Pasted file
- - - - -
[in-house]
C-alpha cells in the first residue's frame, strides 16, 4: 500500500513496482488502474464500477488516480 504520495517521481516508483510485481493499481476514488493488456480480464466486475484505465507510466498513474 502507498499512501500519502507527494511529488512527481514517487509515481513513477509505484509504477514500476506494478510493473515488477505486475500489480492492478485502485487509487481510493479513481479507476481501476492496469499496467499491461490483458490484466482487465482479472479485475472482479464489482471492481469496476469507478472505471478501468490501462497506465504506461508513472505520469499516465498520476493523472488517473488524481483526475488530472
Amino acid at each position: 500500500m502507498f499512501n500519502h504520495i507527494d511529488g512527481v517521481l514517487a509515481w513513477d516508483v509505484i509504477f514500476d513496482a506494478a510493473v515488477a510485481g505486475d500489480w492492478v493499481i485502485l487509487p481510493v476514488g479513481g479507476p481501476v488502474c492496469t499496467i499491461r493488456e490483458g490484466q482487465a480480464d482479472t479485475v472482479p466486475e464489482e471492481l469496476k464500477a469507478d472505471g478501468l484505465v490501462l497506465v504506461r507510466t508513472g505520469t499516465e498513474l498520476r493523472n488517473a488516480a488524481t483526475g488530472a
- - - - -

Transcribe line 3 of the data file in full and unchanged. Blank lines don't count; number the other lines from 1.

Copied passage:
Amino acid at each position: 500500500m502507498f499512501n500519502h504520495i507527494d511529488g512527481v517521481l514517487a509515481w513513477d516508483v509505484i509504477f514500476d513496482a506494478a510493473v515488477a510485481g505486475d500489480w492492478v493499481i485502485l487509487p481510493v476514488g479513481g479507476p481501476v488502474c492496469t499496467i499491461r493488456e490483458g490484466q482487465a480480464d482479472t479485475v472482479p466486475e464489482e471492481l469496476k464500477a469507478d472505471g478501468l484505465v490501462l497506465v504506461r507510466t508513472g505520469t499516465e498513474l498520476r493523472n488517473a488516480a488524481t483526475g488530472a